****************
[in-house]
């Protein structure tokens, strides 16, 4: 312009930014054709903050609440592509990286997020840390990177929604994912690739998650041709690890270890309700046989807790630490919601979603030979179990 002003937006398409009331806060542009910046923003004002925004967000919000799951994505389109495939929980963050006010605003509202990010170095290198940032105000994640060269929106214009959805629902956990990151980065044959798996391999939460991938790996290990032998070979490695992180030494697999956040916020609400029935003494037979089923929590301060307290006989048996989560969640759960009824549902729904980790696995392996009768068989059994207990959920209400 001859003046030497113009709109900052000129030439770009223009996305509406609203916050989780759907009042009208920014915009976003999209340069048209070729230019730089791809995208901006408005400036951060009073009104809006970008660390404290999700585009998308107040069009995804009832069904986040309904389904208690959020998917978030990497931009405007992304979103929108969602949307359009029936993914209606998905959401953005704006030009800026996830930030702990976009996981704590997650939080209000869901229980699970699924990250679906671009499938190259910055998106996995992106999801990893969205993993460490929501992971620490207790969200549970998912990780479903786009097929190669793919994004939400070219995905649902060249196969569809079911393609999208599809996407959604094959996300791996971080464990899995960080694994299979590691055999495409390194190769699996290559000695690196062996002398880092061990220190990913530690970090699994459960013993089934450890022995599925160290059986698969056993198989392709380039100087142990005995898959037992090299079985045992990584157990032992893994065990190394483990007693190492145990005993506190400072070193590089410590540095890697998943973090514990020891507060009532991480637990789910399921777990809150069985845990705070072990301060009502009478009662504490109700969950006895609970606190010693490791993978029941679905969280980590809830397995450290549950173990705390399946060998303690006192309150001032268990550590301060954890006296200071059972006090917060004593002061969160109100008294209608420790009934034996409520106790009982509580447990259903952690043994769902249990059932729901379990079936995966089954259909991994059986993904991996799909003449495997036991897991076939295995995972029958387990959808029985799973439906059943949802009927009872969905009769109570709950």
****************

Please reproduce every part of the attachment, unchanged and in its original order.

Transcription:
[in-house]
């Protein structure tokens, strides 16, 4: 312009930014054709903050609440592509990286997020840390990177929604994912690739998650041709690890270890309700046989807790630490919601979603030979179990 002003937006398409009331806060542009910046923003004002925004967000919000799951994505389109495939929980963050006010605003509202990010170095290198940032105000994640060269929106214009959805629902956990990151980065044959798996391999939460991938790996290990032998070979490695992180030494697999956040916020609400029935003494037979089923929590301060307290006989048996989560969640759960009824549902729904980790696995392996009768068989059994207990959920209400 001859003046030497113009709109900052000129030439770009223009996305509406609203916050989780759907009042009208920014915009976003999209340069048209070729230019730089791809995208901006408005400036951060009073009104809006970008660390404290999700585009998308107040069009995804009832069904986040309904389904208690959020998917978030990497931009405007992304979103929108969602949307359009029936993914209606998905959401953005704006030009800026996830930030702990976009996981704590997650939080209000869901229980699970699924990250679906671009499938190259910055998106996995992106999801990893969205993993460490929501992971620490207790969200549970998912990780479903786009097929190669793919994004939400070219995905649902060249196969569809079911393609999208599809996407959604094959996300791996971080464990899995960080694994299979590691055999495409390194190769699996290559000695690196062996002398880092061990220190990913530690970090699994459960013993089934450890022995599925160290059986698969056993198989392709380039100087142990005995898959037992090299079985045992990584157990032992893994065990190394483990007693190492145990005993506190400072070193590089410590540095890697998943973090514990020891507060009532991480637990789910399921777990809150069985845990705070072990301060009502009478009662504490109700969950006895609970606190010693490791993978029941679905969280980590809830397995450290549950173990705390399946060998303690006192309150001032268990550590301060954890006296200071059972006090917060004593002061969160109100008294209608420790009934034996409520106790009982509580447990259903952690043994769902249990059932729901379990079936995966089954259909991994059986993904991996799909003449495997036991897991076939295995995972029958387990959808029985799973439906059943949802009927009872969905009769109570709950």